I’m sure you haven’t been able to escape the media’s endless gloomy predictions about the fate of the app. We’ve been told that new apps are a waste of money. Growth rates are sluggish. Nobody is downloading apps anymore (beyond the few we can’t live without like WhatsApp and Facebook).
But all you need to do is take a look at the statistics: the app bubble is showing no signs of bursting. On a global scale, as more people around the world own mobile devices, the app economy is not just healthy, it’s booming.
A recent report from App Annie predicted the global app economy will reach $6.3 trillion by 2021 (up from $1.3 trillion last year), with the average user spend increasing from $379 in 2016 to $1,008 by 2021. And when users choose to spend 90 percent of their time in apps over web browsers, we are clearly still a world obsessed with apps.
However, we can’t pretend that these apps are the same as they were five or ten years ago. The app has gone through something of a renaissance — and it no longer exists in its old form. This means that we can’t use the same measures of success as we did when the app was in its infancy.
So, with this in mind, how should you “app-date” your thinking? And how can you ensure that your app is part of the new world, not the old?
Optimising your mobile app
With fast growth comes increased competition. To give you an idea of the scale, Apple’s App Store and Google Play Store offered close to five million apps combined at the end of 2016. When the market is this crowded, you only get one shot to impress your consumers.
When building an app, you face the challenge of making sure your app keeps its spot people’s already crowded mobile home-screens. You can’t afford to wait for the second or third release to get it right. According to app engagement data, unless your app is fully functioning and runs seamlessly, there isn’t much point in having one at all.
Too many apps appear to be afterthoughts, with certain functions missing or formatting that makes it difficult to view features properly. So don’t shortcut the testing process. Before you launch an app, make sure you’ve tested it on every device and under different conditions so you know it’s 100 percent user-ready.
We’re living in fast-moving times. Amid the rise of new technology — from chatbots to voice recognition to connected devices — apps aren’t being replaced, their function is evolving.
In the past, we would measure an app’s success based on how long a user spent in it — but don’t even think in these terms any more. Quite the opposite, in fact. Users are increasingly looking for an experience that is as friction-free as possible, and this means not having to repeatedly open and close an app in order to get the news and updates that matter to them. In fact, some of the very best apps never get opened — they’re the ones that can send the relevant information before the user even has time to think.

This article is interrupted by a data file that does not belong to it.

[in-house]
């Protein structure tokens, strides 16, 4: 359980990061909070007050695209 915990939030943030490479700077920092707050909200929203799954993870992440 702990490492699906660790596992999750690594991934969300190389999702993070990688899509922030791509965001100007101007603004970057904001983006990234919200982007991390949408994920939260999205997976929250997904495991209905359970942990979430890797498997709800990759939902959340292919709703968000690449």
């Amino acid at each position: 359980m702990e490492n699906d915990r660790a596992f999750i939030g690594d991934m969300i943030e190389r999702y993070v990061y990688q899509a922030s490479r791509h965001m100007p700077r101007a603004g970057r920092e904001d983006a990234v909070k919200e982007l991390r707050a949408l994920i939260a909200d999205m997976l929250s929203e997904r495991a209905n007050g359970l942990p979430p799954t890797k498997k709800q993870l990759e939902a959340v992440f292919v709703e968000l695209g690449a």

Work out exactly when and how users want your content and services and then offering it via push notifications. This means you can reach your users at the most opportune moments so they can use the apps as and when they need to.
No app is an island
Take a second to ask yourself if your users benefit if your platform was integrated with associated businesses and services? Would the user experience be smoother if they could access your app via another app?
As apps begin to overlap, more and more companies have started integrating with other apps to increase their usage. Slack integrations are a good example — if you’re a B2B company, your customers likely use Slack on a day-to-day basis, and it’s far more intuitive for them to access your app via one they’re already using.
Similarly, Amazon’s “skills” allows any number of B2C companies to integrate their apps with Alexa’s interface for voice recognition. Google has reported that 20 percent of Android searches already use voice, and this is just the beginning — something tells me once you’ve ordered a taxi by doing nothing more than shouting a command at your Amazon Echo, ordering one manually seems a lot less appealing.
The ‘post-app era’ is not as advertised. Apps are alive and well. The difference is that now they come in new forms and are increasingly built around AI and integrated with other widely used apps. Apps were designed to give people a seamless user experience, and the rise of chatbots, voice interaction and other new technologies is enabling them to do just that.
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